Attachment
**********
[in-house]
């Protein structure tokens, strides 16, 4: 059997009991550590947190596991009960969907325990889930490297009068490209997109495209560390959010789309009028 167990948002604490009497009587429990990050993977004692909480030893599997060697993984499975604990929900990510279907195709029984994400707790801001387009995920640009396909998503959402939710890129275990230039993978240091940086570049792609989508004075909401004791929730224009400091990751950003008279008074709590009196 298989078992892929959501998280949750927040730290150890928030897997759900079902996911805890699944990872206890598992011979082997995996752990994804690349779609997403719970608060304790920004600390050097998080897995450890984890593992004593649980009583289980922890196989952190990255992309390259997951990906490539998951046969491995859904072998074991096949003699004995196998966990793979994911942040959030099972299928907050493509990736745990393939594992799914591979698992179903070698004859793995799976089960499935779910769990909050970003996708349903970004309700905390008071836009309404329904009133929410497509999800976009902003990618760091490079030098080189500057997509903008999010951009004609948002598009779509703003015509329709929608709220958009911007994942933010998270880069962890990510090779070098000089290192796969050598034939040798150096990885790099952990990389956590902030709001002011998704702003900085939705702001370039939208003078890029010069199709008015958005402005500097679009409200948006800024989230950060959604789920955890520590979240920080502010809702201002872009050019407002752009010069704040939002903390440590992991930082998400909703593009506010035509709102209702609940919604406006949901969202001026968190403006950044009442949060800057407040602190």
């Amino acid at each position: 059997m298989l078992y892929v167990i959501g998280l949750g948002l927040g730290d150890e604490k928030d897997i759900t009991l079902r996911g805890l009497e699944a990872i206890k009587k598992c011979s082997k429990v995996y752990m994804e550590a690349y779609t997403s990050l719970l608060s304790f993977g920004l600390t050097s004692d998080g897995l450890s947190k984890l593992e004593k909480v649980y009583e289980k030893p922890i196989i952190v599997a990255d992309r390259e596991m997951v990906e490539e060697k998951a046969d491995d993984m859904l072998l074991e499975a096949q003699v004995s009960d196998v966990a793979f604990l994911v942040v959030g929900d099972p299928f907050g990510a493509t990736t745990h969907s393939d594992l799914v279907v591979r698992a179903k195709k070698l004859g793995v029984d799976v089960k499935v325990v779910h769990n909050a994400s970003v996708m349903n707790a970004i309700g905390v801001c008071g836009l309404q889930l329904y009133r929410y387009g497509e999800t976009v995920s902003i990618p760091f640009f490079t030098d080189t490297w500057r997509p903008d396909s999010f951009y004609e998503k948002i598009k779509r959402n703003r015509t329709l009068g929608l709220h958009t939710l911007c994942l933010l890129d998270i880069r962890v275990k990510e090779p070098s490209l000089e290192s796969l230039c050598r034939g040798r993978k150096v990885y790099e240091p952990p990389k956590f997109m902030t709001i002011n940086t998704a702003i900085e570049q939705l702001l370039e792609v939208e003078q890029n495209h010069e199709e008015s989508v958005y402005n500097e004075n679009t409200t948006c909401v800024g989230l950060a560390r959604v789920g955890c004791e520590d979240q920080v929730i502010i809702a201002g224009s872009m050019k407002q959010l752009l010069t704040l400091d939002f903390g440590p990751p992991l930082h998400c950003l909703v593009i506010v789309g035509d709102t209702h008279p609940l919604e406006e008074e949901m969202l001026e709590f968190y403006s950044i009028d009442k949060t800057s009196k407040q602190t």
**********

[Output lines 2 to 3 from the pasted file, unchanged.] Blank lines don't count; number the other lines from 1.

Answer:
């Protein structure tokens, strides 16, 4: 059997009991550590947190596991009960969907325990889930490297009068490209997109495209560390959010789309009028 167990948002604490009497009587429990990050993977004692909480030893599997060697993984499975604990929900990510279907195709029984994400707790801001387009995920640009396909998503959402939710890129275990230039993978240091940086570049792609989508004075909401004791929730224009400091990751950003008279008074709590009196 298989078992892929959501998280949750927040730290150890928030897997759900079902996911805890699944990872206890598992011979082997995996752990994804690349779609997403719970608060304790920004600390050097998080897995450890984890593992004593649980009583289980922890196989952190990255992309390259997951990906490539998951046969491995859904072998074991096949003699004995196998966990793979994911942040959030099972299928907050493509990736745990393939594992799914591979698992179903070698004859793995799976089960499935779910769990909050970003996708349903970004309700905390008071836009309404329904009133929410497509999800976009902003990618760091490079030098080189500057997509903008999010951009004609948002598009779509703003015509329709929608709220958009911007994942933010998270880069962890990510090779070098000089290192796969050598034939040798150096990885790099952990990389956590902030709001002011998704702003900085939705702001370039939208003078890029010069199709008015958005402005500097679009409200948006800024989230950060959604789920955890520590979240920080502010809702201002872009050019407002752009010069704040939002903390440590992991930082998400909703593009506010035509709102209702609940919604406006949901969202001026968190403006950044009442949060800057407040602190």
């Amino acid at each position: 059997m298989l078992y892929v167990i959501g998280l949750g948002l927040g730290d150890e604490k928030d897997i759900t009991l079902r996911g805890l009497e699944a990872i206890k009587k598992c011979s082997k429990v995996y752990m994804e550590a690349y779609t997403s990050l719970l608060s304790f993977g920004l600390t050097s004692d998080g897995l450890s947190k984890l593992e004593k909480v649980y009583e289980k030893p922890i196989i952190v599997a990255d992309r390259e596991m997951v990906e490539e060697k998951a046969d491995d993984m859904l072998l074991e499975a096949q003699v004995s009960d196998v966990a793979f604990l994911v942040v959030g929900d099972p299928f907050g990510a493509t990736t745990h969907s393939d594992l799914v279907v591979r698992a179903k195709k070698l004859g793995v029984d799976v089960k499935v325990v779910h769990n909050a994400s970003v996708m349903n707790a970004i309700g905390v801001c008071g836009l309404q889930l329904y009133r929410y387009g497509e999800t976009v995920s902003i990618p760091f640009f490079t030098d080189t490297w500057r997509p903008d396909s999010f951009y004609e998503k948002i598009k779509r959402n703003r015509t329709l009068g929608l709220h958009t939710l911007c994942l933010l890129d998270i880069r962890v275990k990510e090779p070098s490209l000089e290192s796969l230039c050598r034939g040798r993978k150096v990885y790099e240091p952990p990389k956590f997109m902030t709001i002011n940086t998704a702003i900085e570049q939705l702001l370039e792609v939208e003078q890029n495209h010069e199709e008015s989508v958005y402005n500097e004075n679009t409200t948006c909401v800024g989230l950060a560390r959604v789920g955890c004791e520590d979240q920080v929730i502010i809702a201002g224009s872009m050019k407002q959010l752009l010069t704040l400091d939002f903390g440590p990751p992991l930082h998400c950003l909703v593009i506010v789309g035509d709102t209702h008279p609940l919604e406006e008074e949901m969202l001026e709590f968190y403006s950044i009028d009442k949060t800057s009196k407040q602190t």